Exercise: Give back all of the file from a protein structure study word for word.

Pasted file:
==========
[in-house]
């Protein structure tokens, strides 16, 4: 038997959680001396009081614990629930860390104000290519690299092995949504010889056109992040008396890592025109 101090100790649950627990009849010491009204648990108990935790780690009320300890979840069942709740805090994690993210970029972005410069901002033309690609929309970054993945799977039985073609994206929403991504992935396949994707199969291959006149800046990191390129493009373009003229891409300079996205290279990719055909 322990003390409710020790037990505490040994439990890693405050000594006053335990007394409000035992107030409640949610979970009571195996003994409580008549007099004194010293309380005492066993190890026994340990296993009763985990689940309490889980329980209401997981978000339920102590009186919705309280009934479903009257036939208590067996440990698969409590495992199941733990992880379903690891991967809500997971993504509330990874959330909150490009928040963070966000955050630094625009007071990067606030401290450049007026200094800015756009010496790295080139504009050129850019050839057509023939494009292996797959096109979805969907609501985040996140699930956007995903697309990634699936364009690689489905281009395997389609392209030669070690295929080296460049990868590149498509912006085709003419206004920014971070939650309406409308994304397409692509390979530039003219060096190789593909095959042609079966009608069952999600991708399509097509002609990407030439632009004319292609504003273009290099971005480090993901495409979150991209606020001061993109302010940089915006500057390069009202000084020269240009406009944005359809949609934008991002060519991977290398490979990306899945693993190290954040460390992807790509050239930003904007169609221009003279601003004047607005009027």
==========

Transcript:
[in-house]
């Protein structure tokens, strides 16, 4: 038997959680001396009081614990629930860390104000290519690299092995949504010889056109992040008396890592025109 101090100790649950627990009849010491009204648990108990935790780690009320300890979840069942709740805090994690993210970029972005410069901002033309690609929309970054993945799977039985073609994206929403991504992935396949994707199969291959006149800046990191390129493009373009003229891409300079996205290279990719055909 322990003390409710020790037990505490040994439990890693405050000594006053335990007394409000035992107030409640949610979970009571195996003994409580008549007099004194010293309380005492066993190890026994340990296993009763985990689940309490889980329980209401997981978000339920102590009186919705309280009934479903009257036939208590067996440990698969409590495992199941733990992880379903690891991967809500997971993504509330990874959330909150490009928040963070966000955050630094625009007071990067606030401290450049007026200094800015756009010496790295080139504009050129850019050839057509023939494009292996797959096109979805969907609501985040996140699930956007995903697309990634699936364009690689489905281009395997389609392209030669070690295929080296460049990868590149498509912006085709003419206004920014971070939650309406409308994304397409692509390979530039003219060096190789593909095959042609079966009608069952999600991708399509097509002609990407030439632009004319292609504003273009290099971005480090993901495409979150991209606020001061993109302010940089915006500057390069009202000084020269240009406009944005359809949609934008991002060519991977290398490979990306899945693993190290954040460390992807790509050239930003904007169609221009003279601003004047607005009027």